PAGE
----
Some people take the saying, “never be the smartest person in the room” a bit too seriously. These people will sneer when they learn you don’t have your masters, and push you out of their way when the speaker gets off the stage.
The problem with trying to surround yourself with only the best versions of who you want to be, is that:
A) You can’t always tell who is ‘worth’ your time
B) They might not have time for you
C) You might not know who you want to be
Five steps for building and maintaining relationships with mentors were revealed during a Mixergy interview with Darryn Lee. Darryn has been practicing these 5 techniques since high school, and has since landed his dream job.
Events are often used to network with prospective mentors, however, it is also an opportunity to reach out to current mentors and touch base. Take advantage of every invite you receive, but focus on seeking out people and events within your industry. Be sure to talk to as many people as possible, and connect with both potential and current mentors.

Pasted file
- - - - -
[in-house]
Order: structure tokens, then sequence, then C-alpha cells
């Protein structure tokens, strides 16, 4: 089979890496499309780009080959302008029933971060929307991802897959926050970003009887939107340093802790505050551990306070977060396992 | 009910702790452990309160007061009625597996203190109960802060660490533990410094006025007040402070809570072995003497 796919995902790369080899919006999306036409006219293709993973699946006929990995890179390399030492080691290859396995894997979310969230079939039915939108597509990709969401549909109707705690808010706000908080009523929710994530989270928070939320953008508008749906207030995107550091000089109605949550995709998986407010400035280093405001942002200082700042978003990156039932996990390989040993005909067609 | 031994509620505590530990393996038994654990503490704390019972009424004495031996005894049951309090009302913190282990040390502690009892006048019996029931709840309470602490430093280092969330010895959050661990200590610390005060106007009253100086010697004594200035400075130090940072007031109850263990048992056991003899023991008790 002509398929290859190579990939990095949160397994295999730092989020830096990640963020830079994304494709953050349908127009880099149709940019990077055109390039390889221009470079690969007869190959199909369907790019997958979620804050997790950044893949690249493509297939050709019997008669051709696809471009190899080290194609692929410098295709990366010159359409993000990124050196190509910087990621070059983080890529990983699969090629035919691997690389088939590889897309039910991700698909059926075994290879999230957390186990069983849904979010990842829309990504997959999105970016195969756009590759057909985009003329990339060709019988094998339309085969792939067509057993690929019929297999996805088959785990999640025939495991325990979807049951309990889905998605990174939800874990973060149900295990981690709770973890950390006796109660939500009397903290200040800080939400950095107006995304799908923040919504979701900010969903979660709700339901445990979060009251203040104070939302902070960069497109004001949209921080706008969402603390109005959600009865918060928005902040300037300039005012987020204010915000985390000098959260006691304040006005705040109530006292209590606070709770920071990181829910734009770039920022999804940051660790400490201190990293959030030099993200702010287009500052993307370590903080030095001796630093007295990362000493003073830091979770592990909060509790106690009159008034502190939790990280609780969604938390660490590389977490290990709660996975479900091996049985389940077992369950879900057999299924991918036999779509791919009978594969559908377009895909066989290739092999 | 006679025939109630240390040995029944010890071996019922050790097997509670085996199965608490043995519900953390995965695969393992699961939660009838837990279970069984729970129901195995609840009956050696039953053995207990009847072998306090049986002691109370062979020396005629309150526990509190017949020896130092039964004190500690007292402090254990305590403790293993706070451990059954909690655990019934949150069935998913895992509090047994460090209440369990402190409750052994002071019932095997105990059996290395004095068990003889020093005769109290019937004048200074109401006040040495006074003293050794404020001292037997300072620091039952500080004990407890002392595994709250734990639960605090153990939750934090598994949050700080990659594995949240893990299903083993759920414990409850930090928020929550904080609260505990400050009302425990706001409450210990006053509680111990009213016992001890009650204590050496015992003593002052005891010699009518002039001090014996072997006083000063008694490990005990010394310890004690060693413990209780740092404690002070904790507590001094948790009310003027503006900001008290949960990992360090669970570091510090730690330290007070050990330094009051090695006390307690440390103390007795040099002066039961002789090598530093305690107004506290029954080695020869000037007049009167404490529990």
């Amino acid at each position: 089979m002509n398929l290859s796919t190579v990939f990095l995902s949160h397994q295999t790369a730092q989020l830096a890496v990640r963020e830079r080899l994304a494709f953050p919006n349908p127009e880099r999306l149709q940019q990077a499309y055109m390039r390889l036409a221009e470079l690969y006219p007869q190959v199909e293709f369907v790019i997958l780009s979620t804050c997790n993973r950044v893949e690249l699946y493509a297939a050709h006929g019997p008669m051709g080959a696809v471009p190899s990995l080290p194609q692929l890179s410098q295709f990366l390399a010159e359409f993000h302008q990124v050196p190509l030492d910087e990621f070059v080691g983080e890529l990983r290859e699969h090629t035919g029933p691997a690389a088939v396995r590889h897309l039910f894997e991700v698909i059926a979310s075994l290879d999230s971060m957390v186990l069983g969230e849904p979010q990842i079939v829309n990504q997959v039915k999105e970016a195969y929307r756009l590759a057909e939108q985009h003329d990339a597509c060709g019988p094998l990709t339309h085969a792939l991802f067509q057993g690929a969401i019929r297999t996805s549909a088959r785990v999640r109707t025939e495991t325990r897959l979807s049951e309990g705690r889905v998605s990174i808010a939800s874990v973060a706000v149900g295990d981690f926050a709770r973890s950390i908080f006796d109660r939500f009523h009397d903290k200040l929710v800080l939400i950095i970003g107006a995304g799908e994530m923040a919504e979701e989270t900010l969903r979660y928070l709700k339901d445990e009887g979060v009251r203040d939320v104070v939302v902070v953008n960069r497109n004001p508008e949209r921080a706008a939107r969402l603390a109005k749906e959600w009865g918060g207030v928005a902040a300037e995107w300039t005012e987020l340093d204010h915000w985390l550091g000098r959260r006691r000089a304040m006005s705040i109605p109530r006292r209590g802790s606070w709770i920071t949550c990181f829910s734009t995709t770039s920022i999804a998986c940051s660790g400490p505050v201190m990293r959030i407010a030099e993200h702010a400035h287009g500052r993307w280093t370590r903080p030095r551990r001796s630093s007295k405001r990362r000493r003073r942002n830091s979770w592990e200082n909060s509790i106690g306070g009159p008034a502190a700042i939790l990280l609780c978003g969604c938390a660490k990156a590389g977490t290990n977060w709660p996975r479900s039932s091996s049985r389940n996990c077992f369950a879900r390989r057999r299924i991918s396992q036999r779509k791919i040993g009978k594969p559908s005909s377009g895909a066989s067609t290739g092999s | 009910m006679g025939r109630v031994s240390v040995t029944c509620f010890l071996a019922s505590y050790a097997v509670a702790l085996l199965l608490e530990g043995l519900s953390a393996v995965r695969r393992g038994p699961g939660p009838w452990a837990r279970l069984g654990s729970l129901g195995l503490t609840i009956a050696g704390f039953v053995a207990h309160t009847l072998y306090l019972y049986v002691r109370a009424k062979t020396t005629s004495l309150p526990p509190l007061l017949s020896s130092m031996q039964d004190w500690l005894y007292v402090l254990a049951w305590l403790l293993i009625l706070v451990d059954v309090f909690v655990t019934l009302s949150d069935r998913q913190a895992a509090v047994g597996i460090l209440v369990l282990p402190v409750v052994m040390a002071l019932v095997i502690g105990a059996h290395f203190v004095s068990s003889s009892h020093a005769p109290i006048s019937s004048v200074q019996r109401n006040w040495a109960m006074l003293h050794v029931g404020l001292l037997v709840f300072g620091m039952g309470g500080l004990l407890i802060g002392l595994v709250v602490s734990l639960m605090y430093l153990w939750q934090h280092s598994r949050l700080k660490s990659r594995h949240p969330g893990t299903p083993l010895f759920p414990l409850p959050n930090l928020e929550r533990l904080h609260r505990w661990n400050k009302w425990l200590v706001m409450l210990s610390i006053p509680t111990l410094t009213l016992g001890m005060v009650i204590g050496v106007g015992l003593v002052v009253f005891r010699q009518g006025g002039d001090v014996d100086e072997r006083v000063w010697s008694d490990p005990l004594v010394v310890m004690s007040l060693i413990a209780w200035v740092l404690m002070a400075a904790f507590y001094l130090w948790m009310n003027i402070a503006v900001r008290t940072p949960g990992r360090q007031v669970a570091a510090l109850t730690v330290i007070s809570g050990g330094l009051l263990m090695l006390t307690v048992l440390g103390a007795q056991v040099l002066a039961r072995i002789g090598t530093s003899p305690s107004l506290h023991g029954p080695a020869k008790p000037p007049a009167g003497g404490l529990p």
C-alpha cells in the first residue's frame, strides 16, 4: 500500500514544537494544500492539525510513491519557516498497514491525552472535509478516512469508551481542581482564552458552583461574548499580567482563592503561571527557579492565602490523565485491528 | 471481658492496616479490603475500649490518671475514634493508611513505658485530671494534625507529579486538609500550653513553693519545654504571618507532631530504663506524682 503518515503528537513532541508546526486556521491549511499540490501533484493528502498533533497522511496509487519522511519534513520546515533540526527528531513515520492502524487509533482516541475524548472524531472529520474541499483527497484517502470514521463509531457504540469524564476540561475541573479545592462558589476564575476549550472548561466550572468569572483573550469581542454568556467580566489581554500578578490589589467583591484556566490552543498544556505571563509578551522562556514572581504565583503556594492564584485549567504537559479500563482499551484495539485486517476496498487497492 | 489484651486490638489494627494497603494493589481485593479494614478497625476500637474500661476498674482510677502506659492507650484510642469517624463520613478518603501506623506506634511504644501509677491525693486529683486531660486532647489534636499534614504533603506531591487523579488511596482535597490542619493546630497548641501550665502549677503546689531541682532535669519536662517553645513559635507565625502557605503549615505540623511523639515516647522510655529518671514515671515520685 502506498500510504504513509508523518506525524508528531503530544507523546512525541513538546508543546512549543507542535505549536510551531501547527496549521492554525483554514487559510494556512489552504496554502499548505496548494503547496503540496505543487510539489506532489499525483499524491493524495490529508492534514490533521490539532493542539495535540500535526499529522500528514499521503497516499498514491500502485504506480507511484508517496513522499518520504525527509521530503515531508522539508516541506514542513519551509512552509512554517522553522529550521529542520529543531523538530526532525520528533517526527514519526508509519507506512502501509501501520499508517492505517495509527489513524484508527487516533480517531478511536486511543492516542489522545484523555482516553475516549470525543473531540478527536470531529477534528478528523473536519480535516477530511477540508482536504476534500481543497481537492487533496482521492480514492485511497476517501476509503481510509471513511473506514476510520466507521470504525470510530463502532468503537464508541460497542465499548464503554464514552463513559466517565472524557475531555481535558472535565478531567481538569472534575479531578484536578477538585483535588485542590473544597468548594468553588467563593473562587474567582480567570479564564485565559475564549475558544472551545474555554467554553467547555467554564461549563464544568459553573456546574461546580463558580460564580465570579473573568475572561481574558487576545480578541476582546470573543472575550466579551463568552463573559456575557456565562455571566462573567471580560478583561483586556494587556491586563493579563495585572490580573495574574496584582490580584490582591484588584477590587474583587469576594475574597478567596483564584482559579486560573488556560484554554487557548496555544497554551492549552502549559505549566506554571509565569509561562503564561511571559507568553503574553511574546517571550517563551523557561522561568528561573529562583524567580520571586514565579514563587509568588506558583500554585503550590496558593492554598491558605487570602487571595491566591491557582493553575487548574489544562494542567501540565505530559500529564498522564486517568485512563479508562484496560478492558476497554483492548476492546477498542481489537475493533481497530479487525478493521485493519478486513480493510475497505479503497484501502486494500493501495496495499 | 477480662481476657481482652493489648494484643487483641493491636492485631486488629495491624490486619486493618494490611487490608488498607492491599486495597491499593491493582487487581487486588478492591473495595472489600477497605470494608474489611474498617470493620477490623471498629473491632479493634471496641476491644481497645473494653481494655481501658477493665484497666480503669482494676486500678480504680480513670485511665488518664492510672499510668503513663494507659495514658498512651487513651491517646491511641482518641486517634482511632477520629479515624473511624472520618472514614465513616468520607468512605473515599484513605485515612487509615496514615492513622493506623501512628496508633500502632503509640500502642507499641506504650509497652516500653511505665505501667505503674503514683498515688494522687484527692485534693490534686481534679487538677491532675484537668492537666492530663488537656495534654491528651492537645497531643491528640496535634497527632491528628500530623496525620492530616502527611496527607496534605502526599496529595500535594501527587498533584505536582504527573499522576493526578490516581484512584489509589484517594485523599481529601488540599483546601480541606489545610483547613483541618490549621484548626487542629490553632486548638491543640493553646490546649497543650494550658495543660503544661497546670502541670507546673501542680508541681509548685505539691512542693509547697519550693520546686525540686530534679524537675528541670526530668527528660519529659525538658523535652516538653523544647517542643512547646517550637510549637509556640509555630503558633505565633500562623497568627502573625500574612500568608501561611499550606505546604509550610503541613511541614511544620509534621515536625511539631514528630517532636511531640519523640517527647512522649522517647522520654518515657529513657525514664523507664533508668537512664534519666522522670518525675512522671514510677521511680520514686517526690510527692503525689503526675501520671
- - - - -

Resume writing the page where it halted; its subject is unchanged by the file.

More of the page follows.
While the practice of exchanging information electronically is gaining momentum, most people still prefer a physical business card. Be sure to ask each individual for a business card, and be ready to give out your own card. Keep in mind that obtaining a business card from a desired mentor is not the end goal. Once you receive the business card, convey its importance by reading the information and putting it away carefully. After the conversation ends, jot down 3 memorable things on the back of the business card. This step is crucial, as it will serve as a launch point for a later conversation or email.
Our company was designed to offer clients quick & professional feedback, but I preferred to think of our team as mentors. Ideas that become a reality require on-going consulting and coaching. We found great joy in helping businesses succeed and grow.
While browsing through Michael J. Freeman’s Leadership Knowledge Base, I found the following characteristics of a good mentor, which can be used as a guideline to select mentors.